from The American Heritage® Dictionary of the English Language, 5th Edition.

  • noun A coin of the United States or Canada worth ten cents.
  • idiom (a dime a dozen) Overly abundant; commonplace.
  • idiom (on a dime) At a precise point; within a narrowly defined area.

from The Century Dictionary.

  • noun A tithe.
  • noun The number ten.
  • noun A silver coin of the United States, of the value of 10 cents, being the tenth part of a dollar, worth about pence English.
  • Sold for a dime.

from the GNU version of the Collaborative International Dictionary of English.

  • noun A silver coin of the United States, of the value of ten cents; the tenth of a dollar.
  • noun a novel, commonly sensational and trashy, which is sold for a dime, or ten cents; -- they were popular from ca. 1850 to ca. 1920. Sometimes the term is still applied to any novel of the type, though the price has greatly increased.

from Wiktionary, Creative Commons Attribution/Share-Alike License.

  • verb US, slang, with "on" To inform on, to turn in to the authorities, to rat on, especially anonymously.
  • noun US A coin worth one-tenth of a dollar. The physical coin is smaller than a penny.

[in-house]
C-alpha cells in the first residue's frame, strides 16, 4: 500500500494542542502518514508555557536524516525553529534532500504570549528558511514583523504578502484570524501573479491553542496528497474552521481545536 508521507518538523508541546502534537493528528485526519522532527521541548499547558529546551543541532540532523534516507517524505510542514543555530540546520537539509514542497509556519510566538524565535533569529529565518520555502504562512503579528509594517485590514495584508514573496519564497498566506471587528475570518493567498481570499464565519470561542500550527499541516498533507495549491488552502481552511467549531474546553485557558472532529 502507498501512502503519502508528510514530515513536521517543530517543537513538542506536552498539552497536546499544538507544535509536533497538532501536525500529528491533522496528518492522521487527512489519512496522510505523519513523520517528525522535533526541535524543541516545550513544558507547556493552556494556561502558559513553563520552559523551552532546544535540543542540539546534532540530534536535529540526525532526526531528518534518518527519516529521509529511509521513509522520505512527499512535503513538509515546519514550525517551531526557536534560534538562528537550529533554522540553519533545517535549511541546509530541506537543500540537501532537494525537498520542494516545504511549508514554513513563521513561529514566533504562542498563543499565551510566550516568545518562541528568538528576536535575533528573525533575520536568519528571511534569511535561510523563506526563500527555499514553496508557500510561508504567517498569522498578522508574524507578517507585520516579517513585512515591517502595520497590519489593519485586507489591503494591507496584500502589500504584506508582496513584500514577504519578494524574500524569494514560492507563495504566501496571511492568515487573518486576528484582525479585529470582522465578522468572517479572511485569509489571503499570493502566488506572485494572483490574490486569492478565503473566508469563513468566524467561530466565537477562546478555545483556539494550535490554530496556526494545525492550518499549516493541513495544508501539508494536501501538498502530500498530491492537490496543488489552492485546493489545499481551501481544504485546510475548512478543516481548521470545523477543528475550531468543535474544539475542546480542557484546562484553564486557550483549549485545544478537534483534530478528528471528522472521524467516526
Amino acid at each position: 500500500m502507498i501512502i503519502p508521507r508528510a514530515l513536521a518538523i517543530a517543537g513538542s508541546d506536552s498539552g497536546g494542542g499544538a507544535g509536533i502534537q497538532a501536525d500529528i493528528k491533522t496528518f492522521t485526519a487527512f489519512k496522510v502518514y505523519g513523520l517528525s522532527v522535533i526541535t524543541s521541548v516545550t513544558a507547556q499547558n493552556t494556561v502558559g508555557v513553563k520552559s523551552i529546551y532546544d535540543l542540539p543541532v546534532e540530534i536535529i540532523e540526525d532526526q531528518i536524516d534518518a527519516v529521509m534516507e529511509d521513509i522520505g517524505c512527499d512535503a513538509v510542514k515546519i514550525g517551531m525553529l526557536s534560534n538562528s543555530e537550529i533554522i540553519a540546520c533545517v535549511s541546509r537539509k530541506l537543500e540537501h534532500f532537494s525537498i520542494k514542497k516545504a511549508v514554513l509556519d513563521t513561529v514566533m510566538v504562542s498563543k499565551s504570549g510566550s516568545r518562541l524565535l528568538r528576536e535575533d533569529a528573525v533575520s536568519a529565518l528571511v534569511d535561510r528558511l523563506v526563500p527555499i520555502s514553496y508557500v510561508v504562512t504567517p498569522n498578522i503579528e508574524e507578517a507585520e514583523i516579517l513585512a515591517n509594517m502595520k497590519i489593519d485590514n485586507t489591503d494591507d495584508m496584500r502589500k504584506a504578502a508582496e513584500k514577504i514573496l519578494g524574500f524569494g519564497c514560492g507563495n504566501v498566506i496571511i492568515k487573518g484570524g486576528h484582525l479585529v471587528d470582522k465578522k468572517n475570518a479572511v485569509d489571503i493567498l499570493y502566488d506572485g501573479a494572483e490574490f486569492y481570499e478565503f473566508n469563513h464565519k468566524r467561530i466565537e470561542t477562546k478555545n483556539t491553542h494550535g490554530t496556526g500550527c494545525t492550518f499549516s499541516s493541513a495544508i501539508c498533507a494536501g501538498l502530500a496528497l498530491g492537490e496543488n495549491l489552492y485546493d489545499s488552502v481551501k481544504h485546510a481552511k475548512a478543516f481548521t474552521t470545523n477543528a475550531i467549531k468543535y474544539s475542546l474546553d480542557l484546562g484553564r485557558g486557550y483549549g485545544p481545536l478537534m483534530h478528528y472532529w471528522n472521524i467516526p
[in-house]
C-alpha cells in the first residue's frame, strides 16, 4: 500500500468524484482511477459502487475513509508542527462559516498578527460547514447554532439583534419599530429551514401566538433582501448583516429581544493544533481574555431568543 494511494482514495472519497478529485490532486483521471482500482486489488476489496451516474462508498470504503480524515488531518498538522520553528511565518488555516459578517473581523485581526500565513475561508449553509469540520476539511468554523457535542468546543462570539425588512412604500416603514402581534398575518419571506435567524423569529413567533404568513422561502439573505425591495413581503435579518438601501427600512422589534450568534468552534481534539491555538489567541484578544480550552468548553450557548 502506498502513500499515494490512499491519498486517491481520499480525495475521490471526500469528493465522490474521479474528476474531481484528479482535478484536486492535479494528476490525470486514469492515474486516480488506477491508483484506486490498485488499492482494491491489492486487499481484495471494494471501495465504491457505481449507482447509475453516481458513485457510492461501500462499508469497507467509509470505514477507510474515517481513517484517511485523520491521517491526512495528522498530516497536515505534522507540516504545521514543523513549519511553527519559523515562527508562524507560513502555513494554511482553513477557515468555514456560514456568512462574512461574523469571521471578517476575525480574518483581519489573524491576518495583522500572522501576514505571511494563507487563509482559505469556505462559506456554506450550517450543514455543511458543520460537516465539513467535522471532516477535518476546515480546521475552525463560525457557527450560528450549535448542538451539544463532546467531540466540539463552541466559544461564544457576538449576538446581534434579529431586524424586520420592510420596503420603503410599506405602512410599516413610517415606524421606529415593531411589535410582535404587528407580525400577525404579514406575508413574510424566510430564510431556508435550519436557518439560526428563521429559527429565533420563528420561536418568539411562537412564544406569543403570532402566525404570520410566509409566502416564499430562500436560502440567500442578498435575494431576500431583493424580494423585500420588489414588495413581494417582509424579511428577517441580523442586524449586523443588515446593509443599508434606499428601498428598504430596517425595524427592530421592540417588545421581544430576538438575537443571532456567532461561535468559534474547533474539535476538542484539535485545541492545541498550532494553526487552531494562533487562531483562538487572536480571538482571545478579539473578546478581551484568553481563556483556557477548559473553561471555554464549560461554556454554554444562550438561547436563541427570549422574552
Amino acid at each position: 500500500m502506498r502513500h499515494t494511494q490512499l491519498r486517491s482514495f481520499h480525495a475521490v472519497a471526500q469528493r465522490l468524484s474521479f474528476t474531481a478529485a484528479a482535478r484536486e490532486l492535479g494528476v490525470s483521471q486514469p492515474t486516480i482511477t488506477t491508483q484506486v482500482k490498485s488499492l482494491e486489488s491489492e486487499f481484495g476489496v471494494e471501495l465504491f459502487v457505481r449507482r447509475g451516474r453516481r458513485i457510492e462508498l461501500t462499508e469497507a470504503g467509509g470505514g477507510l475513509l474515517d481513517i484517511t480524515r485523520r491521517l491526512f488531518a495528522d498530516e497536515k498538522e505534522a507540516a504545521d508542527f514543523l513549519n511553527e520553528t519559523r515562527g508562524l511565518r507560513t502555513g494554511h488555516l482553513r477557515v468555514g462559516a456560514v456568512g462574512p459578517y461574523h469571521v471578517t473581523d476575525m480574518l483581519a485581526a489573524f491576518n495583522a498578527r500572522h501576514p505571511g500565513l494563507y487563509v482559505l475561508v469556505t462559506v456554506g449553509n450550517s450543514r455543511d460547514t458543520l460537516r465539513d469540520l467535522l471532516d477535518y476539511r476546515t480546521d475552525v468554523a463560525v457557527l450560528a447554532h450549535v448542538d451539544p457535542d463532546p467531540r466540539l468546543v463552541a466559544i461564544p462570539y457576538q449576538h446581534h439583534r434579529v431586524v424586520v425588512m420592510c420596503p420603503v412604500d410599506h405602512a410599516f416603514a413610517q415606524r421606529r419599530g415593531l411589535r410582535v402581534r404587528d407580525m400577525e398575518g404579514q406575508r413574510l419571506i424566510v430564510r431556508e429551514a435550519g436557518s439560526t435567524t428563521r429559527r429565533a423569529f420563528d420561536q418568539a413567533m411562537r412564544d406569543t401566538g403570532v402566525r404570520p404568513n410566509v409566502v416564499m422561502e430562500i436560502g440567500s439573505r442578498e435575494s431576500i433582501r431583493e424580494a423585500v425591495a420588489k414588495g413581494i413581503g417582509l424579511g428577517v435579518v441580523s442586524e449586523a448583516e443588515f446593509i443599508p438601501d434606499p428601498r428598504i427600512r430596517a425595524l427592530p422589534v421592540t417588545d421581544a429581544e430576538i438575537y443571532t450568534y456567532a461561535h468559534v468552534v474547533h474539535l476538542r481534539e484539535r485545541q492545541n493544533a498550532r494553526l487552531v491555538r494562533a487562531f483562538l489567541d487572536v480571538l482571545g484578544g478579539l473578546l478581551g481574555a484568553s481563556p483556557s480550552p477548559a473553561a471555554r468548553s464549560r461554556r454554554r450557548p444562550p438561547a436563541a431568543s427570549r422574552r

• noun Canada A coin worth one-tenth of a Canadian dollar.
  • noun US, basketball An assist
  • noun slang A playing card with the rank of ten
  • noun slang Ten dollars
  • noun slang A thousand dollars
  • noun slang A measurement of illicit drugs (usually marijuana) sold in ten dollar bags.
  • noun slang A very small area
  • noun slang Payment responsibility
  • noun slang A beautiful woman (10 from the 10-point scale)

from WordNet 3.0 Copyright 2006 by Princeton University. All rights reserved.

  • noun a United States coin worth one tenth of a dollar
  • noun street name for a packet of illegal drugs that is sold for ten dollars


from The American Heritage® Dictionary of the English Language, 4th Edition

[Middle English, tenth part, from Old French disme, from Latin decima (pars), tenth (part), from decem, ten; see dekm̥ in Indo-European roots.]

from Wiktionary, Creative Commons Attribution/Share-Alike License

From the use of the coin in a payphone to report a crime to the police. US payphones charged 10¢ in almost all jurisdictions until the late 1970s.

from Wiktionary, Creative Commons Attribution/Share-Alike License

From French dîme, from Latin decimus ("tenth")


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  • Hello shiny friend,

    I will never let you go.

    Oops! An ice cream truck.

    --heard on NPR (and slightly modified)

    January 20, 2008

  • Ice cream for ten cents?

    In 2008, you say?

    Just where do you live?

    January 22, 2008

  • Yes, you may wonder,

    But the dime was on steroids.

    Big controversy!

    January 23, 2008

  • What a special coin.

    I can see why it was dear.

    I wish mine did drugs.

    January 23, 2008

  • I stole some ice cream

    Then uselessness dropped the dime

    Now I am in jail

    January 23, 2008

  • Five haikus on change,

    Didn't even cost a dime.